The hottest new trend in adtech is “RTB,” or real-time bidding. And it’s often a way to rip off advertisers, according to Konrad Feldman, CEO of Quantcast, one of the larger players in the RTB market.
In some cases, “they’re actively being gamed,” Feldman told me recently when we discussed the state of online advertising and the clients that buy it.
RTB, or “programmatic” advertising, is a way for advertisers to target or “retarget” users on the web with cookies. Basically, if you looked at some shoes on a web shopping site but didn’t buy them, you might find yourself being retargeted with shoe ads next time you look at Facebook. Your web browser will tell advertisers that you went to the shoe site, and when your Facebook login is activated advertisers get an instant signal — shoe shopper has arrived in Facebook! — and shoe ads appear in your news feed. The advertiser hopes you click on that ad and actually buy the shoes.
About $5 billion in spending will go on retargeting in 2014, according to IDC.
Feldman’s concern is that the last ad you saw — on Facebook in this case — gets all the credit for driving the sale. A marketer might naturally conclude, “Hey, retargeting ads on Facebook are really effective,” and increase their RTB ad budget as a result. In fact, everyone in adtech knows that it often takes several different ad impressions in different media to fully persuade someone to buy something. The last click may get the attribution for the sale, but that attribution would be false. (He’s not singling out Facebook, by the way — we just used that as an example because Facebook runs a major retargeting exchange, FBX. Quantast also places ads in FBX along with 27 different competitors such as Turn and Triggit, companies that Feldman has been at war with since at least last year.)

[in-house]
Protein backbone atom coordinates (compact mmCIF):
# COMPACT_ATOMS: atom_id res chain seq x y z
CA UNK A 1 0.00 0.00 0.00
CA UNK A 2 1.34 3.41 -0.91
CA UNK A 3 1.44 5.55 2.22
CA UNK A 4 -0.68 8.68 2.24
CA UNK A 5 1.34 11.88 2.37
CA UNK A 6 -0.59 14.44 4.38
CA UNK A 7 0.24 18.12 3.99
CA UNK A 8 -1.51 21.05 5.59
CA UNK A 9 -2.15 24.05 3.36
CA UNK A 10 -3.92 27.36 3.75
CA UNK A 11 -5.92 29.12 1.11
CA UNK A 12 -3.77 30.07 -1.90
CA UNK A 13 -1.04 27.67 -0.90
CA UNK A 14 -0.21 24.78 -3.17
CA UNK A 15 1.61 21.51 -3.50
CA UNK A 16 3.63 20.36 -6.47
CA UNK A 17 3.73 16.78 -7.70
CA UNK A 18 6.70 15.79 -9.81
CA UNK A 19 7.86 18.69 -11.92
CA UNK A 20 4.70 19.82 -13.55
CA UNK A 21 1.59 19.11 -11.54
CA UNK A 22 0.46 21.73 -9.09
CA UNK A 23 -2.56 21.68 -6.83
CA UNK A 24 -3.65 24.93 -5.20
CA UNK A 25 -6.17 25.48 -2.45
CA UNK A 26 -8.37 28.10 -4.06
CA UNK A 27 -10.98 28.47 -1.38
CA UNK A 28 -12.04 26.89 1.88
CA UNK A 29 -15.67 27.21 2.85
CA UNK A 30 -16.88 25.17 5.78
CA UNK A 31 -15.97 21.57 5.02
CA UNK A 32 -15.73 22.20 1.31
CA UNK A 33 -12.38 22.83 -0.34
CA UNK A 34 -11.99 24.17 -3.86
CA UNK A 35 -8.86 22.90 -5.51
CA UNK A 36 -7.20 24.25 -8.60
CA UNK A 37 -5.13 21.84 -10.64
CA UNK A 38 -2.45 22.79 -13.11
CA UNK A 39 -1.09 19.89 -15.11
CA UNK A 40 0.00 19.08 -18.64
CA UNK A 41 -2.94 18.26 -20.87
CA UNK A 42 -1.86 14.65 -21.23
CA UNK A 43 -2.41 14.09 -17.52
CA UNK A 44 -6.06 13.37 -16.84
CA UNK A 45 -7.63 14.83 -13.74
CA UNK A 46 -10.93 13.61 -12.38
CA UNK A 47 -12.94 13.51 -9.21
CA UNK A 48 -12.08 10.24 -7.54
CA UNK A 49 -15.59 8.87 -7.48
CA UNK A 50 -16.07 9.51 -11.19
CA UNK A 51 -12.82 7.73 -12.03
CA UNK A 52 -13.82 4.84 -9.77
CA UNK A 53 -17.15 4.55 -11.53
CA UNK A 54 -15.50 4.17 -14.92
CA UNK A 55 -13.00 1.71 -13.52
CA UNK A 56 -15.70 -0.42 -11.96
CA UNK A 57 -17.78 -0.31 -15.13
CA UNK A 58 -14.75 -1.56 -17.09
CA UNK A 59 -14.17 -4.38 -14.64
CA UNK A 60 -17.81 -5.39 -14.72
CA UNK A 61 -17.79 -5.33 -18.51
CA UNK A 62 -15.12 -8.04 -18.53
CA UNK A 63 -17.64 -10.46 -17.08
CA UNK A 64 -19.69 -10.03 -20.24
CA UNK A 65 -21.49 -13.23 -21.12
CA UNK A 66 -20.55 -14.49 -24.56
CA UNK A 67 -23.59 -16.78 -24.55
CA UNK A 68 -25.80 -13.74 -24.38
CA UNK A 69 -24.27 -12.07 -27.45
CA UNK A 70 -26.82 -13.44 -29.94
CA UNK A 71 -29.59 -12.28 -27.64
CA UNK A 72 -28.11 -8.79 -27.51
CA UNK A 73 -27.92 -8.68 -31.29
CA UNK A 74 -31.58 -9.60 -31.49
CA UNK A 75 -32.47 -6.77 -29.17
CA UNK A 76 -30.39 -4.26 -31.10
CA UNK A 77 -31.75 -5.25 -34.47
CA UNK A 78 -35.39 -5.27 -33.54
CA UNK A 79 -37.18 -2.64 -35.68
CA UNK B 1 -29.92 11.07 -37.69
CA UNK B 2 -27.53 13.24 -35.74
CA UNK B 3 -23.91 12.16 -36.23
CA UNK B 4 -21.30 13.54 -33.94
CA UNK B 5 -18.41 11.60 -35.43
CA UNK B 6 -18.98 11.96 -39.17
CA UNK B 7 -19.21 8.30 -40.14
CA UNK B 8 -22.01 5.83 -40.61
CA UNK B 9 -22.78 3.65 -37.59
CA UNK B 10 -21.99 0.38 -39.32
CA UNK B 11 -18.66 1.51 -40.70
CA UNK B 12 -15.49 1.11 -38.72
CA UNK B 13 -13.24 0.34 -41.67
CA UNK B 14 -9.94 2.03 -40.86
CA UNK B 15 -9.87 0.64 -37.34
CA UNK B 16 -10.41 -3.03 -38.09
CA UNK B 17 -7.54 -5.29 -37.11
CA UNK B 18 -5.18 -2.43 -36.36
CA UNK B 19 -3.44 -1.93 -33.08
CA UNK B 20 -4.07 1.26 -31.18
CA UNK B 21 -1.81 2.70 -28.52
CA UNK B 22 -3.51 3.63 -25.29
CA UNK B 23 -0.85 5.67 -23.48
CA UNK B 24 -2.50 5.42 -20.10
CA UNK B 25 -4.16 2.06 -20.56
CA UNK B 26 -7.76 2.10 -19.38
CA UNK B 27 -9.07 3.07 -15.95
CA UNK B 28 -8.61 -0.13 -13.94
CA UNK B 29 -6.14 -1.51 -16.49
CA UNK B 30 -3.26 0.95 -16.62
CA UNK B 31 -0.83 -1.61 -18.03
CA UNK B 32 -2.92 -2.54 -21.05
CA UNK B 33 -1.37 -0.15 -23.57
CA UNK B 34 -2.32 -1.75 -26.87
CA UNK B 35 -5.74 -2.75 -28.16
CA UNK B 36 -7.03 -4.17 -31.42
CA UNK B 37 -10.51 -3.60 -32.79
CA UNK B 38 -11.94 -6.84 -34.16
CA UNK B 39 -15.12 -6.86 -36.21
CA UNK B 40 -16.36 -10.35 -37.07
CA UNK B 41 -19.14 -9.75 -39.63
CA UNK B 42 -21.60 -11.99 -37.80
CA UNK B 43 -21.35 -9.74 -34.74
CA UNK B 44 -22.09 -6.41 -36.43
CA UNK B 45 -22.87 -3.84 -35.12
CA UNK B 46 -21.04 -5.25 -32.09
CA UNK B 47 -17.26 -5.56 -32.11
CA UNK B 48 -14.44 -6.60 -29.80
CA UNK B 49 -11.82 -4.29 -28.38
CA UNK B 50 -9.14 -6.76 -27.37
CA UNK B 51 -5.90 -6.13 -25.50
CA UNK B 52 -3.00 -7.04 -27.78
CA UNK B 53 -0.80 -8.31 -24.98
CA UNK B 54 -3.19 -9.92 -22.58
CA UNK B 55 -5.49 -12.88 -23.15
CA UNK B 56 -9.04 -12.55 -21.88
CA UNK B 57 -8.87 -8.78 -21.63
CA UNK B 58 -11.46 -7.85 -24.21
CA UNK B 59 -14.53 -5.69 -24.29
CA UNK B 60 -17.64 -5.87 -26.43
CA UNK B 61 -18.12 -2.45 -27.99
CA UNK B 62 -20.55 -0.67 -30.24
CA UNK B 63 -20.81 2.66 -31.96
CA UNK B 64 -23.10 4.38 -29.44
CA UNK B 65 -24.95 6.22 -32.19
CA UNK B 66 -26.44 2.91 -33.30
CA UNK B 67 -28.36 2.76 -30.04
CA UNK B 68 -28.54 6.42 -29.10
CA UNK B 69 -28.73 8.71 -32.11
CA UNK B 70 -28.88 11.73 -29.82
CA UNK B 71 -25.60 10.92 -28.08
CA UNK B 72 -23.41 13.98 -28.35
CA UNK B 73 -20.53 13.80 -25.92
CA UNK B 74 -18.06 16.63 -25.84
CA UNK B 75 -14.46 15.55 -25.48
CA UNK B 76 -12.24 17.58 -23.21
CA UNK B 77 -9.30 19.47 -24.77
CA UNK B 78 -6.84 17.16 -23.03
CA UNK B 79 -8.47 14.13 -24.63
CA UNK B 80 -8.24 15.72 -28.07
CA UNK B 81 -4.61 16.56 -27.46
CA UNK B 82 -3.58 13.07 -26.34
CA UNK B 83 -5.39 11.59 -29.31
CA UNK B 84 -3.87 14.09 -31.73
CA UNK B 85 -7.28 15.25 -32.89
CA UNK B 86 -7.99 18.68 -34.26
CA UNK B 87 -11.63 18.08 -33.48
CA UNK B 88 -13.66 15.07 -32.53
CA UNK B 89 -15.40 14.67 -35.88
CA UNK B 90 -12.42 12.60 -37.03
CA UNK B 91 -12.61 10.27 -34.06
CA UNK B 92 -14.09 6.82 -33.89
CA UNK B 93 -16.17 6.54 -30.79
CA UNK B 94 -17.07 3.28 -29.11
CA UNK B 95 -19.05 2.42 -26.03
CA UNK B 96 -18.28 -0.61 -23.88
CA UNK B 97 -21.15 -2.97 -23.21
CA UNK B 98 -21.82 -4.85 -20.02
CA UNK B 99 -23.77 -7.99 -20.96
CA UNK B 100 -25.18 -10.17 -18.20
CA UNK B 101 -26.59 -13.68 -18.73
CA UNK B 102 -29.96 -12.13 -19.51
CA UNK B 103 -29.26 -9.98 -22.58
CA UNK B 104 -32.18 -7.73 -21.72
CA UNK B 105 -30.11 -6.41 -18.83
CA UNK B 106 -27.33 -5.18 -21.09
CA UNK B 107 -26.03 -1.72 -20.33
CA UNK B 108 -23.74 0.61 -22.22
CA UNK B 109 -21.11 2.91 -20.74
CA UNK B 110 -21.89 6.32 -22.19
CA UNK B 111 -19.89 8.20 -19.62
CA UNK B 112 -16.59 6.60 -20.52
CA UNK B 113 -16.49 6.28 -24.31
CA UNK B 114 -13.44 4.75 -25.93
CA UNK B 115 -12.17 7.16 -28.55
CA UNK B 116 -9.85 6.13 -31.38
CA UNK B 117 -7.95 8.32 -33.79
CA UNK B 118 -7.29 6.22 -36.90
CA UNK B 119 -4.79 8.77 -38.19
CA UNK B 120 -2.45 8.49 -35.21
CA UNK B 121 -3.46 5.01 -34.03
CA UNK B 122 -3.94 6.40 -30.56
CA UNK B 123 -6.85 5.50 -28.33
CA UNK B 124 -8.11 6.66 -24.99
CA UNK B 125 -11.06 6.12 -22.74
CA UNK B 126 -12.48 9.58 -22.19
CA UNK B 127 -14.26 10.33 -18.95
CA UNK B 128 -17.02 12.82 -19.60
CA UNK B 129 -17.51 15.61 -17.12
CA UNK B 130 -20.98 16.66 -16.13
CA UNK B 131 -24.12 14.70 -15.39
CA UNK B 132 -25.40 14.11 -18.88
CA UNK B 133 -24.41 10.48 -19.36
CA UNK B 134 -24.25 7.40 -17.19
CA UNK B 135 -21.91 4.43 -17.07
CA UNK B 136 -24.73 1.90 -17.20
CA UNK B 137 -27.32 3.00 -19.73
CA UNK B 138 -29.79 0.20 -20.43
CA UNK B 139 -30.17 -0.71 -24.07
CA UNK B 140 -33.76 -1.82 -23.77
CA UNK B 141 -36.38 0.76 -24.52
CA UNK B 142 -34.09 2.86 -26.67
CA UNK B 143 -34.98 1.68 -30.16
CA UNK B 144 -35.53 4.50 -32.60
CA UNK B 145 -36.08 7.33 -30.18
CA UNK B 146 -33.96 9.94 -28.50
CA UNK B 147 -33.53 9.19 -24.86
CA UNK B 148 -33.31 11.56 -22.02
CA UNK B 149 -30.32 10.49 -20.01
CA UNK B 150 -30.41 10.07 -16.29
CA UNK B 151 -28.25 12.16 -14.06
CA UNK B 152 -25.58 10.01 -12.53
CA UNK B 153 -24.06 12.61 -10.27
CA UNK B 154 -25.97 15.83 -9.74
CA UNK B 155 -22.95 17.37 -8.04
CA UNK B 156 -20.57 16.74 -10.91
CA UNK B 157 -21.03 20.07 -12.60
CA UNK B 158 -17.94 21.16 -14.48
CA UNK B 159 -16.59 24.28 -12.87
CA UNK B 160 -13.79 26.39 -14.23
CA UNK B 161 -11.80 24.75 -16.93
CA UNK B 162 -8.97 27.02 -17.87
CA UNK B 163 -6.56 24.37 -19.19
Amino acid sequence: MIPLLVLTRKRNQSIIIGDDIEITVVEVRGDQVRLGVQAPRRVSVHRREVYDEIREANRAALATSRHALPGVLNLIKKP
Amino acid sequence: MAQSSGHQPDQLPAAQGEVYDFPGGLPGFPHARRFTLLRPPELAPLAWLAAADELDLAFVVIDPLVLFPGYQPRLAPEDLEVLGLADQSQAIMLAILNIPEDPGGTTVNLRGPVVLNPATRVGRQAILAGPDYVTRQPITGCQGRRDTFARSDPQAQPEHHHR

It goes without saying that Feldman believes Quantcast has the analytics to cure this problem, so we can take it with a pinch of salt. But when he sat down for coffee with Business Insider in San Francisco recently, he used unusually strong language about the way dollars were being spent in RTB.
To be perfectly clear, he wasn’t literally accusing his rivals of perpetuating fraud or wrongdoing. But he was saying that some RTB buying companies are essentially enjoying the ignorance of their clients.
“There is huge waste in RTB,” he says, because the last click is getting all the credit. “The measure of the outcome in the best case is incorrect … in the worst case, they’re actively being gamed.”
“Retargeting is an important part of an overall campaign strategy but it is typically getting too much credit,” he says.
Feldman believes that as advertisers get superior analytics on exactly when and where consumers see ads, clients will stop thinking that retargeting is working miracles. “Proper data will clean up the ad space, attribution will clean up the ad space.” Naturally, Feldman hopes that Quantcast — which is prepping itself for an IPO — will be able to provide that data.
In the meantime, he believes that many advertisers are wasting their money on retargeting, and that his competitors are happily taking it when they know their ads aren’t solely responsible for the budgets they’re getting. “Some of these emperors will turn out to have no clothes,” he says.
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